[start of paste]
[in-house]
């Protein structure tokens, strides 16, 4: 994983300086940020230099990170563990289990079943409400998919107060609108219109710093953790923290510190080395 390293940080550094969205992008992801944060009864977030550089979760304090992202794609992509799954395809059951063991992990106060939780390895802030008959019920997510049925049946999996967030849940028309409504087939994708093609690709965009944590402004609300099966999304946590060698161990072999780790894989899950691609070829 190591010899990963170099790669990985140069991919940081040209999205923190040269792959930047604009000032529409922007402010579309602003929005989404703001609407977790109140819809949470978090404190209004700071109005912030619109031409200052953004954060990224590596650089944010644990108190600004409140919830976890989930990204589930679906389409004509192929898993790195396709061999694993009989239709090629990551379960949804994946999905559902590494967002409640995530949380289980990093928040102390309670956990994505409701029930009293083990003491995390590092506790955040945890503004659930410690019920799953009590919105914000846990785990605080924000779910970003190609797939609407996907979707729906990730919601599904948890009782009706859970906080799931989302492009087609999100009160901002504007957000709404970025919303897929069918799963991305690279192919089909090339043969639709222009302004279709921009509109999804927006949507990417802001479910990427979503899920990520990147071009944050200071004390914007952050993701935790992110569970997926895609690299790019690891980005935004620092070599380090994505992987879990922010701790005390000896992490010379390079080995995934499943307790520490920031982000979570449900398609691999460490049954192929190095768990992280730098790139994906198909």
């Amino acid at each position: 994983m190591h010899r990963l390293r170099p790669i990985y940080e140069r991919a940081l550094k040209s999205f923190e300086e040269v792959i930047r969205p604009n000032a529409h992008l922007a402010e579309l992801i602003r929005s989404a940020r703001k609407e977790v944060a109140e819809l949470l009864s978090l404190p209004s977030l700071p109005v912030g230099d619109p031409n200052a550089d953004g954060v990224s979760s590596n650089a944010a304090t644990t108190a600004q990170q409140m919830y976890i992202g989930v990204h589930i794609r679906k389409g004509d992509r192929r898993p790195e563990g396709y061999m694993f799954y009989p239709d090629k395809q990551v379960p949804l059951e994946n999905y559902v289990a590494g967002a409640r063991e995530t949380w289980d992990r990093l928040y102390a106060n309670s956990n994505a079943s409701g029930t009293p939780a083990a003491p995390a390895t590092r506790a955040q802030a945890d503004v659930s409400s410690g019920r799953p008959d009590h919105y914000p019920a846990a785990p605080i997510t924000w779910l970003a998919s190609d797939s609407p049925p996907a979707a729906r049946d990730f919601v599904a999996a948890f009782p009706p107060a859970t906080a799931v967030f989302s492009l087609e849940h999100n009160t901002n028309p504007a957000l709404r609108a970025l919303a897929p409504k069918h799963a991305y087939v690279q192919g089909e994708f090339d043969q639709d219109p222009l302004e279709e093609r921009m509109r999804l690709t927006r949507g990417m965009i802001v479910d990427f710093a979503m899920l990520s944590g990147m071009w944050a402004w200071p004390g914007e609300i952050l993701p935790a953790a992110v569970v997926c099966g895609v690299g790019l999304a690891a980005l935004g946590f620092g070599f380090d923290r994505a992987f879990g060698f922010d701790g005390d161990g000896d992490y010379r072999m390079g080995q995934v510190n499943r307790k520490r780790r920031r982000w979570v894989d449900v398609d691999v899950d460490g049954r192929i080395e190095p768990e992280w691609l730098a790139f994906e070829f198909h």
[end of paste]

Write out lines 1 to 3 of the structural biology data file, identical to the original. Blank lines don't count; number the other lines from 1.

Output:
[in-house]
């Protein structure tokens, strides 16, 4: 994983300086940020230099990170563990289990079943409400998919107060609108219109710093953790923290510190080395 390293940080550094969205992008992801944060009864977030550089979760304090992202794609992509799954395809059951063991992990106060939780390895802030008959019920997510049925049946999996967030849940028309409504087939994708093609690709965009944590402004609300099966999304946590060698161990072999780790894989899950691609070829 190591010899990963170099790669990985140069991919940081040209999205923190040269792959930047604009000032529409922007402010579309602003929005989404703001609407977790109140819809949470978090404190209004700071109005912030619109031409200052953004954060990224590596650089944010644990108190600004409140919830976890989930990204589930679906389409004509192929898993790195396709061999694993009989239709090629990551379960949804994946999905559902590494967002409640995530949380289980990093928040102390309670956990994505409701029930009293083990003491995390590092506790955040945890503004659930410690019920799953009590919105914000846990785990605080924000779910970003190609797939609407996907979707729906990730919601599904948890009782009706859970906080799931989302492009087609999100009160901002504007957000709404970025919303897929069918799963991305690279192919089909090339043969639709222009302004279709921009509109999804927006949507990417802001479910990427979503899920990520990147071009944050200071004390914007952050993701935790992110569970997926895609690299790019690891980005935004620092070599380090994505992987879990922010701790005390000896992490010379390079080995995934499943307790520490920031982000979570449900398609691999460490049954192929190095768990992280730098790139994906198909």
């Amino acid at each position: 994983m190591h010899r990963l390293r170099p790669i990985y940080e140069r991919a940081l550094k040209s999205f923190e300086e040269v792959i930047r969205p604009n000032a529409h992008l922007a402010e579309l992801i602003r929005s989404a940020r703001k609407e977790v944060a109140e819809l949470l009864s978090l404190p209004s977030l700071p109005v912030g230099d619109p031409n200052a550089d953004g954060v990224s979760s590596n650089a944010a304090t644990t108190a600004q990170q409140m919830y976890i992202g989930v990204h589930i794609r679906k389409g004509d992509r192929r898993p790195e563990g396709y061999m694993f799954y009989p239709d090629k395809q990551v379960p949804l059951e994946n999905y559902v289990a590494g967002a409640r063991e995530t949380w289980d992990r990093l928040y102390a106060n309670s956990n994505a079943s409701g029930t009293p939780a083990a003491p995390a390895t590092r506790a955040q802030a945890d503004v659930s409400s410690g019920r799953p008959d009590h919105y914000p019920a846990a785990p605080i997510t924000w779910l970003a998919s190609d797939s609407p049925p996907a979707a729906r049946d990730f919601v599904a999996a948890f009782p009706p107060a859970t906080a799931v967030f989302s492009l087609e849940h999100n009160t901002n028309p504007a957000l709404r609108a970025l919303a897929p409504k069918h799963a991305y087939v690279q192919g089909e994708f090339d043969q639709d219109p222009l302004e279709e093609r921009m509109r999804l690709t927006r949507g990417m965009i802001v479910d990427f710093a979503m899920l990520s944590g990147m071009w944050a402004w200071p004390g914007e609300i952050l993701p935790a953790a992110v569970v997926c099966g895609v690299g790019l999304a690891a980005l935004g946590f620092g070599f380090d923290r994505a992987f879990g060698f922010d701790g005390d161990g000896d992490y010379r072999m390079g080995q995934v510190n499943r307790k520490r780790r920031r982000w979570v894989d449900v398609d691999v899950d460490g049954r192929i080395e190095p768990e992280w691609l730098a790139f994906e070829f198909h």